For the first time in months I don’t have any library books in my house so I am desperately trying to get through my TBR shelf before once again succumbing to the siren call of Barnes & Nobel. The Keeper of Lost Things was gifted to me during last year’s Cannonball gift exchange and I can’t believe it took me almost 7 months to read because it was an absolutely charming novel.
Lime green plastic flower-shaped hair bobbles—Found, on the playing field, Derrywood Park, 2nd September.
Forty years ago Anthony Peardew lost a medallion his fiance gave him; on the same day he lost his precious keepsake he lost the love of his life in a tragic accident. Since that day he has devoted himself to becoming the Keeper of Lost Things by collecting discarded items and cataloging them in his office. Anthony, an author, uses these objects as inspiration for popular short stories but never tells anyone about his secret mission. Now an old man Anthony has to find someone to take over his passion project and he entrusts his life’s work, upon his death, as well as the entirety of his estate, to his recently divorced assistant Laura.
Bone china cup and saucer—Found, on a bench in Riveria Public Gardens, 31st October.
Laura, who had no idea what her boss was up to behind his closed office door, is blown away by the monumental task she has inherited but feels obligated to do her best to honor Anthony’s wishes. So Laura, along with Sunshine, a neighbor girl with Down Syndrome and a bit of a sixth sense, and the gardener, Freddy, sets up a website to reconnect these lost items with their owners.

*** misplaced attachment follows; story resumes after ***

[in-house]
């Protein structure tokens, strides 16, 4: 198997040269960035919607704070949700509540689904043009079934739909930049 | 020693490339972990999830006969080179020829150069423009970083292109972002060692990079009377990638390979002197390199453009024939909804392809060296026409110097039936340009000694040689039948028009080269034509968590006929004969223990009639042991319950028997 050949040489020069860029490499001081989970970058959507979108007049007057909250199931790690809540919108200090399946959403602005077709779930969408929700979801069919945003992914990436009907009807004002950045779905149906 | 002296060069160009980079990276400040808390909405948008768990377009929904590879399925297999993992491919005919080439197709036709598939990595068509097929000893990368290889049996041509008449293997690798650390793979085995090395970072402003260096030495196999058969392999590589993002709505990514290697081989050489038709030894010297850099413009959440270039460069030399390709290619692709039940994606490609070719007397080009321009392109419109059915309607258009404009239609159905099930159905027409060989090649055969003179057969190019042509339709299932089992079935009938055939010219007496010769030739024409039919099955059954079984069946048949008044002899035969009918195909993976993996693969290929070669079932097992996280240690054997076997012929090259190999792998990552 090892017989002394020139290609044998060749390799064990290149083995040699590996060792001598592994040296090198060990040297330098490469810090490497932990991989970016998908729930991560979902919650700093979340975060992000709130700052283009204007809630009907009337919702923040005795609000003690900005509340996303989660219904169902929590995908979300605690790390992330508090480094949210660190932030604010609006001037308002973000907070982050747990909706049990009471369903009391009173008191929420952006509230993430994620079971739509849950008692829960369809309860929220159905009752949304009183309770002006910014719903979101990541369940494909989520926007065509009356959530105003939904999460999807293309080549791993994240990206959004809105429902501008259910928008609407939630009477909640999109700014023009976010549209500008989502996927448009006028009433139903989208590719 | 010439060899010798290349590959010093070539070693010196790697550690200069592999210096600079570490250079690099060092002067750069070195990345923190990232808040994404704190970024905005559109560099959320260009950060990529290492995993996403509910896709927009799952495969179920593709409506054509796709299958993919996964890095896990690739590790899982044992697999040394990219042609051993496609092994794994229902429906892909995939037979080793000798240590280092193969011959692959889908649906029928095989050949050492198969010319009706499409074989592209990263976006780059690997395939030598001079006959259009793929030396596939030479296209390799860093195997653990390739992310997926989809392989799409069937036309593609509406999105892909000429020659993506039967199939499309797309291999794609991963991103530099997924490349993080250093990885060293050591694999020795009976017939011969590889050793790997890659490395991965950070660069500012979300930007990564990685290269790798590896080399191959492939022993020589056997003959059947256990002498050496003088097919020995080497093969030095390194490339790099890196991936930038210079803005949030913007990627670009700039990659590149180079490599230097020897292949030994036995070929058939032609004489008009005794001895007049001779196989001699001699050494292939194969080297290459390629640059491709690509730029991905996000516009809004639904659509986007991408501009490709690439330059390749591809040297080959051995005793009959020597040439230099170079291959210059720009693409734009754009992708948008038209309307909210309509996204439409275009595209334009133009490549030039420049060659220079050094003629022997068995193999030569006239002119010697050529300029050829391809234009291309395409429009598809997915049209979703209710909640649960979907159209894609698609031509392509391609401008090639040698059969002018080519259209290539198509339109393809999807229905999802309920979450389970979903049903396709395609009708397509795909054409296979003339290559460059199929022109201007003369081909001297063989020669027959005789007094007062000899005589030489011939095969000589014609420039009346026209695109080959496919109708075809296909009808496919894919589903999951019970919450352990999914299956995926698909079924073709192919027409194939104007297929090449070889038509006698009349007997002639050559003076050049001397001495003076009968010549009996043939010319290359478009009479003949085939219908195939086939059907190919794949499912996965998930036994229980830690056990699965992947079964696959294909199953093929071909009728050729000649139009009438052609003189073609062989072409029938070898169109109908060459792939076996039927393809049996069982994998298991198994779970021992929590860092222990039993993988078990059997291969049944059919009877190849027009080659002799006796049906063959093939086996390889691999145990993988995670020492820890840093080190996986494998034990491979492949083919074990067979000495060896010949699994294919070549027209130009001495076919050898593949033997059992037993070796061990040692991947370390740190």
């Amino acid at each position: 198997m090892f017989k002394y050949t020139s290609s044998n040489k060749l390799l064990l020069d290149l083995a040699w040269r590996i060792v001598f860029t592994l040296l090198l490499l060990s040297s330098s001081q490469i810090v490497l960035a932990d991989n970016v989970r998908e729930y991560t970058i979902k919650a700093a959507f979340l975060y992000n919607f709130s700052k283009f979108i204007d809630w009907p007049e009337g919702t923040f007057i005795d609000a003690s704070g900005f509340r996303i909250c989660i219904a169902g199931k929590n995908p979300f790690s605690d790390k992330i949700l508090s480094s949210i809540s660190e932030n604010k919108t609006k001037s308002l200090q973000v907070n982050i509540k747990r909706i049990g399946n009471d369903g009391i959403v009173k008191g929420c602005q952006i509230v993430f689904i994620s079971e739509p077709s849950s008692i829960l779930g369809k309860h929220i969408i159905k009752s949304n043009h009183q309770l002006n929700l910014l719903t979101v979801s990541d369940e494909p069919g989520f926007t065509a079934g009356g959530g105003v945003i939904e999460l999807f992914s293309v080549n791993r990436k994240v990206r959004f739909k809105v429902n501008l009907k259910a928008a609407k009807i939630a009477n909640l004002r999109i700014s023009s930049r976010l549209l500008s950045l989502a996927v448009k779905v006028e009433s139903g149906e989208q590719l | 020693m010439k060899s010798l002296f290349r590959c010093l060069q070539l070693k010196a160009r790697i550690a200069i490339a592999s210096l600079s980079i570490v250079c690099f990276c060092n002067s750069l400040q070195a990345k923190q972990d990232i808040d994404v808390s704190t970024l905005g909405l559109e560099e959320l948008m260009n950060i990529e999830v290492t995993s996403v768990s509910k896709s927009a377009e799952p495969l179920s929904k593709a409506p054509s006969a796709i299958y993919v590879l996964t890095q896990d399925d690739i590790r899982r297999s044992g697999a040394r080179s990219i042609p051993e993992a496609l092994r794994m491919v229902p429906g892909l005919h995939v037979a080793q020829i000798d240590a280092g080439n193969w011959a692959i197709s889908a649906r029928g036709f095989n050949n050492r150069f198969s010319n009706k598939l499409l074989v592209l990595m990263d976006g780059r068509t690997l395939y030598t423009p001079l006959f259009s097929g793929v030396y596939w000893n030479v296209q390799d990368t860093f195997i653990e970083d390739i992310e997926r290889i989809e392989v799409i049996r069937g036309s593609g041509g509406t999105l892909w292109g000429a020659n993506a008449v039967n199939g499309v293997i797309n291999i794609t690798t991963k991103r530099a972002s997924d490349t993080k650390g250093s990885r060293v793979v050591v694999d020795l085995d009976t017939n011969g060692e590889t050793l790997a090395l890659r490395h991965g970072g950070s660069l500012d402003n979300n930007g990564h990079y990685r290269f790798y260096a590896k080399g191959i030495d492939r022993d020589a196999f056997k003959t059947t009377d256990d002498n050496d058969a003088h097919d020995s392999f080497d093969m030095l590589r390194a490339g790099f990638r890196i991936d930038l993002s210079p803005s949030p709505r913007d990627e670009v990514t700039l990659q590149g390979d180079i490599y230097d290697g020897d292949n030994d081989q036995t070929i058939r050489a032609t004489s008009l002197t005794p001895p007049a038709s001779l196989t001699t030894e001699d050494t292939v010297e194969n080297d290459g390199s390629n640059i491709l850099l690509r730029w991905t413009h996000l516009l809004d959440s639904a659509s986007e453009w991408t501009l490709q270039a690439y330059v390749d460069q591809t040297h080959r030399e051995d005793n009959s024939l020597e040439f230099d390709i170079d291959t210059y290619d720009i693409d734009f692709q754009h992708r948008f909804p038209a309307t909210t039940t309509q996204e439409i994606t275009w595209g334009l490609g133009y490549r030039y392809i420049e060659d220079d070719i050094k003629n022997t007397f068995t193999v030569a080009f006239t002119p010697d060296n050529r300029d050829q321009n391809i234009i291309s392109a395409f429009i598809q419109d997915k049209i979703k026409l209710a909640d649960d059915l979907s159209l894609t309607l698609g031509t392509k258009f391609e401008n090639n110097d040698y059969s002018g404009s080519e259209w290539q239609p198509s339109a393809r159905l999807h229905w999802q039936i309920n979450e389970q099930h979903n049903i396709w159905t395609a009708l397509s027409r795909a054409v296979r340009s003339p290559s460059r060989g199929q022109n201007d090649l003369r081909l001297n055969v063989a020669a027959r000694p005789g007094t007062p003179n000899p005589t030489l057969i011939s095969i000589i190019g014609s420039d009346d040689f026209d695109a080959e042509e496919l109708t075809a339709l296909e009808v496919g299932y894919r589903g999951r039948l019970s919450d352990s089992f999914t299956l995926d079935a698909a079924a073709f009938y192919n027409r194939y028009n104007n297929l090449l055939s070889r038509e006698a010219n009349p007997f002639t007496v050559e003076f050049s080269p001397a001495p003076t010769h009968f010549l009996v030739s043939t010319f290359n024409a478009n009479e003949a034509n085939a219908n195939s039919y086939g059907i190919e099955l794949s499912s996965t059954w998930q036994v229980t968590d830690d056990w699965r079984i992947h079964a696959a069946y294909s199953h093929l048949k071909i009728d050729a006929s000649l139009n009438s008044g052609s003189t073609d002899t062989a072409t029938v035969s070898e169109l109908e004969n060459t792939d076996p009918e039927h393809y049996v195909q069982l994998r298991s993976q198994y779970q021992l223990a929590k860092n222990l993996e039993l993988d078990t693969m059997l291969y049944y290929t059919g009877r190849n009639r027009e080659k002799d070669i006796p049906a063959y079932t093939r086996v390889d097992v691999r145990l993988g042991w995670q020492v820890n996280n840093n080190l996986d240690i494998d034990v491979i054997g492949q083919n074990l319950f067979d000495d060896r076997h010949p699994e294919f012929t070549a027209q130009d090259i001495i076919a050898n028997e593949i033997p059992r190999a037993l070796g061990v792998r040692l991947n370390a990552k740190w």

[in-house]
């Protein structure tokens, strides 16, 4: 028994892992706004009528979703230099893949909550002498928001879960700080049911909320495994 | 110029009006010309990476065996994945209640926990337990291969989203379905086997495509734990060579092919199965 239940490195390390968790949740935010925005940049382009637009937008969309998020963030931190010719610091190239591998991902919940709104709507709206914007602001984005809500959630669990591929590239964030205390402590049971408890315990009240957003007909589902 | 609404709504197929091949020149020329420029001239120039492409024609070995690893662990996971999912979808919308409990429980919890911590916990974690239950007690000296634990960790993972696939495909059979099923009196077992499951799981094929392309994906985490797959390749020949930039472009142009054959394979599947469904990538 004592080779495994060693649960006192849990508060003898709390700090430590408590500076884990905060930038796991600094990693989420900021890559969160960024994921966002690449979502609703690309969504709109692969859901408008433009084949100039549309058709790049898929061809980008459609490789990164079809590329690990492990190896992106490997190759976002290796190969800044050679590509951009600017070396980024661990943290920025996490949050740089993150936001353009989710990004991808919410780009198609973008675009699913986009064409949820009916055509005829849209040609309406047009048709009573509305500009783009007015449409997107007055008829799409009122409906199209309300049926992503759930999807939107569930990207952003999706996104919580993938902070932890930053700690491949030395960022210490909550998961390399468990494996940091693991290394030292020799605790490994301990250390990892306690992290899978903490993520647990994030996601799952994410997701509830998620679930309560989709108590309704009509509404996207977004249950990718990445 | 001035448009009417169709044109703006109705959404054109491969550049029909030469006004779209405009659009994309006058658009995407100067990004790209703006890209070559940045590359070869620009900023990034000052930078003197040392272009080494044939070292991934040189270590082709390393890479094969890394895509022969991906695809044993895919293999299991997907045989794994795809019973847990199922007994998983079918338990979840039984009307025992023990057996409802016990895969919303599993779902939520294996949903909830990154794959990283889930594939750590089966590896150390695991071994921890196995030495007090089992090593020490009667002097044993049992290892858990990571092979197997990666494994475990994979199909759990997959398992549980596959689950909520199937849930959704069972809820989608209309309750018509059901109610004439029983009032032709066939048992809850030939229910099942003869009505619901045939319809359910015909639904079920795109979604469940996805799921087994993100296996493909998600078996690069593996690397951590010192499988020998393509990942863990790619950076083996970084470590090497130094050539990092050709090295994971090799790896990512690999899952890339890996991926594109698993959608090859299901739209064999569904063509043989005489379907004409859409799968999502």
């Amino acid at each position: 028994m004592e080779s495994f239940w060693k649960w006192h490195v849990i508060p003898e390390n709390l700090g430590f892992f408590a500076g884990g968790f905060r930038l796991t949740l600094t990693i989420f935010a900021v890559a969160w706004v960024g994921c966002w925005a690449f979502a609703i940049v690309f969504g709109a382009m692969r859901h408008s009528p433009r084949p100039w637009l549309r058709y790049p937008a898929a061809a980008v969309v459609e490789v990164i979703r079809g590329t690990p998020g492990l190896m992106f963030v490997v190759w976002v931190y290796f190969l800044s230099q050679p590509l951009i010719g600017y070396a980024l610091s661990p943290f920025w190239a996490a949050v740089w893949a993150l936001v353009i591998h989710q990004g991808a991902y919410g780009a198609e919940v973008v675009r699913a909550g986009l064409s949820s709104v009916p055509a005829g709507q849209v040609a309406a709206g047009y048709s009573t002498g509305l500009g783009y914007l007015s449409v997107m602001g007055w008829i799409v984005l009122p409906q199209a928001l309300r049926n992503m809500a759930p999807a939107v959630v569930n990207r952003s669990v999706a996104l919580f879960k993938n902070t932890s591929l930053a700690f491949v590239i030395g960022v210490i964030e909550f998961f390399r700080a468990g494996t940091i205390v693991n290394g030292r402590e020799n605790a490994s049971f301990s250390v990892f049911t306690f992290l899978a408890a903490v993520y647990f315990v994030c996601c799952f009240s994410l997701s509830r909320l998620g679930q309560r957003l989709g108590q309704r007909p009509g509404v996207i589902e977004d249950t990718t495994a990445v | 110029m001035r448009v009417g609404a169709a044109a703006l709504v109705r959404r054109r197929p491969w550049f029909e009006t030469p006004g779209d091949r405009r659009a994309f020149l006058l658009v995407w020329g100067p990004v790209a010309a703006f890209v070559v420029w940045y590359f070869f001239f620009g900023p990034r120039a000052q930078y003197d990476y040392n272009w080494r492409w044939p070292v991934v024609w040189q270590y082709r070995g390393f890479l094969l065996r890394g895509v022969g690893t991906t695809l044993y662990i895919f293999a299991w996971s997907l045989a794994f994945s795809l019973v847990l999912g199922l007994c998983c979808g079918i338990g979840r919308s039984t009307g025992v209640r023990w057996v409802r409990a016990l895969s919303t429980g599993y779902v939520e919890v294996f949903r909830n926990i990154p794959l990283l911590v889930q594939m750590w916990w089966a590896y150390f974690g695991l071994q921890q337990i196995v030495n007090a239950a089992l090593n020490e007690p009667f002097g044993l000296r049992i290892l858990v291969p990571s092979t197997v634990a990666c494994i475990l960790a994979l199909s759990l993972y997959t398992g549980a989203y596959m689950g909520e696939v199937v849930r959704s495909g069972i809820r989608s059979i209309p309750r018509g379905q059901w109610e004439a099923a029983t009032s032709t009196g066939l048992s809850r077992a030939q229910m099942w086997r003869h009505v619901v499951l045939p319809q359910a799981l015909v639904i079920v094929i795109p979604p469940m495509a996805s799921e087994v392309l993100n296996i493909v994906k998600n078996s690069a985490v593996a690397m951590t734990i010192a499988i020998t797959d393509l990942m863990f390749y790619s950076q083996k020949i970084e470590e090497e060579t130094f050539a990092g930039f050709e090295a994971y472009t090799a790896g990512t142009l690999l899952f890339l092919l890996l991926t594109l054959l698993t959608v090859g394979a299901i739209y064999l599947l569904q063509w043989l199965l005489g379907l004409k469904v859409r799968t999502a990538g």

Charles Bramwell Brockley was traveling alone and without a ticket on the 14:42 from London Bridge to Brighton. The Huntley & Palmers biscuit tin in which he was traveling teetered precariously on the edge of the seat as the train juddered to a halt at Haywards Heath.
But The Keeper of Lost Things is not just Laura’s story it is also Eunice’s story. Unlike Laura, whose narration is set primarily in the present day, Eunice’s chapters span decades beginning in 1974 when she finds a small trinket on her way to a job interview that will change her life forever. Eunice’s story focuses primarily on her relationship with her gay boss, Bomber, who she is in love with. Eventually both women’s story intersect is an utterly predictable but perfectly delightful ending.
Hogan is a talented writer who managed to weave a little bit of magic with a lot of heart into relatively few pages. At first I was a little bothered by the structure of having Laura in the present and Eunice is the past but Hogan knew what she was aiming for and she hit the mark perfectly.